In turn-of-the-century San Francisco, Lorna Davidson is a feisty, independent schoolteacher whose lifelong ambition is to go to China as a missionary. Since that is deemed an unfit occupation for a young, single female, she opts for the next best thing and goes west to join the Presbyterian Mission Home. The Mission rescues young Chinese girls who are being sold in illegal slave auctions to serve primarily as prostitutes.
Almost immediately, Lorna is exposed to every sordid vice that thrives on the Barbary Coast. One of the most profitable vices is gambling, and one of the most notorious gamblers is Johnny Black. Tall and handsome with more than his share of intelligence and charm, Johnny Black woos and wins Lorna. He has competition, however, in union organizer Connor MacDiarmond.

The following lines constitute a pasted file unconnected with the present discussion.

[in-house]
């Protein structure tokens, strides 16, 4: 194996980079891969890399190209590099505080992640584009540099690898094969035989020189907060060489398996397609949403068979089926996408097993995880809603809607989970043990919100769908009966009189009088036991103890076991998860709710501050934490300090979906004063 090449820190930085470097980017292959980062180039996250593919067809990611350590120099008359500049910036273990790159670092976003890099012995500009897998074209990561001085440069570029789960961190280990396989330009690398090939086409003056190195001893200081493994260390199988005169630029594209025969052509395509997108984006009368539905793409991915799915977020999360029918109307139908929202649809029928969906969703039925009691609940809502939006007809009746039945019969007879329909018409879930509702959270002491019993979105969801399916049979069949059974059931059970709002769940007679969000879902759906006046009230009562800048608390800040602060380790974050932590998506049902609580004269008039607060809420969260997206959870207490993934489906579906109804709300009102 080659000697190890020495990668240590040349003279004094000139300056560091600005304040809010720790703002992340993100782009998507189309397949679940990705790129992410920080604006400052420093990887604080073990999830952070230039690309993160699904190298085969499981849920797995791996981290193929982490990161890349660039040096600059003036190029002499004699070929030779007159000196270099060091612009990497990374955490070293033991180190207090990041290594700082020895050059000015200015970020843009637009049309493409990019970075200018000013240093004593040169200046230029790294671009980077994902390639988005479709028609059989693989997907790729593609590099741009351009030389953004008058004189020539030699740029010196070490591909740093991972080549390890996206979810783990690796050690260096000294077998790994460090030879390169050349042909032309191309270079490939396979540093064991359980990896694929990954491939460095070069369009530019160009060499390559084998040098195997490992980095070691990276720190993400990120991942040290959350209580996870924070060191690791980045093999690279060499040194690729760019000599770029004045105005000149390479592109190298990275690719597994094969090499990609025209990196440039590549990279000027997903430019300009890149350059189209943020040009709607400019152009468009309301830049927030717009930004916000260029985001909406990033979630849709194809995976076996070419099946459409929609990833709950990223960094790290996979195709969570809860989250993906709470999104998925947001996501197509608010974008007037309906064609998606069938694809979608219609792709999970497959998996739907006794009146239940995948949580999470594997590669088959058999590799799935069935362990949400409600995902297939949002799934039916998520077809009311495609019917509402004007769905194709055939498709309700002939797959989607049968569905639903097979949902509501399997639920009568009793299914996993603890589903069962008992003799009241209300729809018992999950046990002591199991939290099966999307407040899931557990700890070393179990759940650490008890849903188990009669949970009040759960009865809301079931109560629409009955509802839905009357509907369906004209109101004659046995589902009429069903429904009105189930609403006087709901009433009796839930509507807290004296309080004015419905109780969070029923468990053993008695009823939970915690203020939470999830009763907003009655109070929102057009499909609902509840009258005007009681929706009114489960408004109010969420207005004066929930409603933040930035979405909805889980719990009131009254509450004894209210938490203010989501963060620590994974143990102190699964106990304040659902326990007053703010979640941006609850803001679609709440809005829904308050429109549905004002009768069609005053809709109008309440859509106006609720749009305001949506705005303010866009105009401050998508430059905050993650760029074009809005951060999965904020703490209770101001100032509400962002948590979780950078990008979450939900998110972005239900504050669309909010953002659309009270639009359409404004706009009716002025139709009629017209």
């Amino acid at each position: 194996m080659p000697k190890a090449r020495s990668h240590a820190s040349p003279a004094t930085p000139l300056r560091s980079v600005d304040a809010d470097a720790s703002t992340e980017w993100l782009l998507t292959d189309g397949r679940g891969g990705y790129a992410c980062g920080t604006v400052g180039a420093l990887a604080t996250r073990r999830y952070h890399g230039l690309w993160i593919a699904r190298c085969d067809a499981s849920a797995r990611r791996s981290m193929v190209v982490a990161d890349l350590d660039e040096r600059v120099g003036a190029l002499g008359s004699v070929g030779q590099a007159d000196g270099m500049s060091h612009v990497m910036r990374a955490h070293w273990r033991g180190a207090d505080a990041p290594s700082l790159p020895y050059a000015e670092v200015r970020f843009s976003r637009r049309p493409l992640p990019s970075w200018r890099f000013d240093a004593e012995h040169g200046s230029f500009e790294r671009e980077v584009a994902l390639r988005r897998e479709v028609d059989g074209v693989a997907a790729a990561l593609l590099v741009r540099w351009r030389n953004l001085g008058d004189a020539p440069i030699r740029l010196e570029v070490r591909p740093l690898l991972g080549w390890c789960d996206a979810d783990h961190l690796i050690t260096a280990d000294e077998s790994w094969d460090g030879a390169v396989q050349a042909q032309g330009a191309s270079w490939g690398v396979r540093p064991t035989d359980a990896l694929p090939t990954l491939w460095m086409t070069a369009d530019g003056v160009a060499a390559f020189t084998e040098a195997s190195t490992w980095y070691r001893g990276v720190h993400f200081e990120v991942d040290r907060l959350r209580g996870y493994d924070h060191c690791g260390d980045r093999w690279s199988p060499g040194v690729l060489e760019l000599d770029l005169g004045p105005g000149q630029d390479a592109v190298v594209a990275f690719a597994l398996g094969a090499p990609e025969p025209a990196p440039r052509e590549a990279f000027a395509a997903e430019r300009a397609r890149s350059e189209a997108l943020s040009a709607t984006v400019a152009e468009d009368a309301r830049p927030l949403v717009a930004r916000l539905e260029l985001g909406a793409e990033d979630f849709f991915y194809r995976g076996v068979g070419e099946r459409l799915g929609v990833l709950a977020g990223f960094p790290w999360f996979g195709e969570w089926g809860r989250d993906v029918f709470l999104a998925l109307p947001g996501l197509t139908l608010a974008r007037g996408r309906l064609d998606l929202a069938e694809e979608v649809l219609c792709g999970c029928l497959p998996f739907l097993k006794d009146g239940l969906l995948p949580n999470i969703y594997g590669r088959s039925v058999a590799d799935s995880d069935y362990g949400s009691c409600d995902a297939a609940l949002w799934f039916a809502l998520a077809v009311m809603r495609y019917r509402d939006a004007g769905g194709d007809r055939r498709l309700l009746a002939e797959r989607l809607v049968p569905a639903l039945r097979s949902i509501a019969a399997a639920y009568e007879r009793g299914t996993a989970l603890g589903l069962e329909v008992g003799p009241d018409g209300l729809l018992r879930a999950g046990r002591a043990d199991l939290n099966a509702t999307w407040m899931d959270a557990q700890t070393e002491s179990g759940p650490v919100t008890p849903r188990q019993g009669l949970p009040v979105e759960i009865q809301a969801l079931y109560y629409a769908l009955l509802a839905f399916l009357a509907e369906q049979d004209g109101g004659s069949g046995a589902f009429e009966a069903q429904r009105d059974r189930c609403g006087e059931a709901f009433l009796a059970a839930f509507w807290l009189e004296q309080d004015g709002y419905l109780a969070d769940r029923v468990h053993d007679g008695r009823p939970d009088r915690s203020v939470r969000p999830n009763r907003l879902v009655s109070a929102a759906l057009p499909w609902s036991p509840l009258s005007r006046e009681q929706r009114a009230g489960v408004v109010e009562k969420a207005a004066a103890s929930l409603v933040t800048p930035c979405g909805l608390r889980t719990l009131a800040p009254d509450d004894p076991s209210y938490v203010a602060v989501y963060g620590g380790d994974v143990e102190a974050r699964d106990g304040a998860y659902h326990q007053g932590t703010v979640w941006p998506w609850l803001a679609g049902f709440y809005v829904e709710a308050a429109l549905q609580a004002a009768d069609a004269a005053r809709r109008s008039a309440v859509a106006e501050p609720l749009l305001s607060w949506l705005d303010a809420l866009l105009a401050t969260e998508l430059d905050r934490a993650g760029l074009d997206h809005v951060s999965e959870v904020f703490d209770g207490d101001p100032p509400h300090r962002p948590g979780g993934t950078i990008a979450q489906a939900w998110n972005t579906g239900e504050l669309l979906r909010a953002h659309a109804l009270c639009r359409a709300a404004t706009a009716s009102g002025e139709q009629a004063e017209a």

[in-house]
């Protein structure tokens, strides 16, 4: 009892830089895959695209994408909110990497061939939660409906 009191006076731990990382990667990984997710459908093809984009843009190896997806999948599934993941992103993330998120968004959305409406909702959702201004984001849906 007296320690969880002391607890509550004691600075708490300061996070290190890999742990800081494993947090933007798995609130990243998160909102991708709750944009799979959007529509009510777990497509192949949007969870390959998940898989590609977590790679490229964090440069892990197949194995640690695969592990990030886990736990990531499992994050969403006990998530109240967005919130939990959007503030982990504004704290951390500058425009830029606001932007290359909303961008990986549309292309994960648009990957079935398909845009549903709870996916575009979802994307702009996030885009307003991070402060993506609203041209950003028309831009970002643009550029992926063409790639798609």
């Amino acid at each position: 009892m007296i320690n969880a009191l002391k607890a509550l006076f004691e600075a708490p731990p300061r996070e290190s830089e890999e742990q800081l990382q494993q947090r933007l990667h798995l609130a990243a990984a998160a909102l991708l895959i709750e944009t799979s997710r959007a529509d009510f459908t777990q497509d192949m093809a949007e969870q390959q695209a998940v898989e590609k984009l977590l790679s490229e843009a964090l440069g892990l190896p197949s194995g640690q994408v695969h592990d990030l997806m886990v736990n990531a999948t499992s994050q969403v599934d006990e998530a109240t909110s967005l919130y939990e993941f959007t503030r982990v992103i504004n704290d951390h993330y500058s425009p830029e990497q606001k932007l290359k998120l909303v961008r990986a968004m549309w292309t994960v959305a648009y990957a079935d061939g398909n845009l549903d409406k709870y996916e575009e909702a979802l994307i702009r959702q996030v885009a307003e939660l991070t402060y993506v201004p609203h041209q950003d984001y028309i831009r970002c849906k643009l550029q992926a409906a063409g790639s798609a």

The author has thoroughly researched the time and setting. Based partly on fact, this is a fascinating fictional portrait of the end of the lawless West. The main characters, including the heroine, have unexpected flaws as well as virtues. Burrows is a spellbinding storyteller. Her description of the Great Earthquake of 1906 is vivid and engrossing. The reader is swept along at a fast, cannot-put-down pace.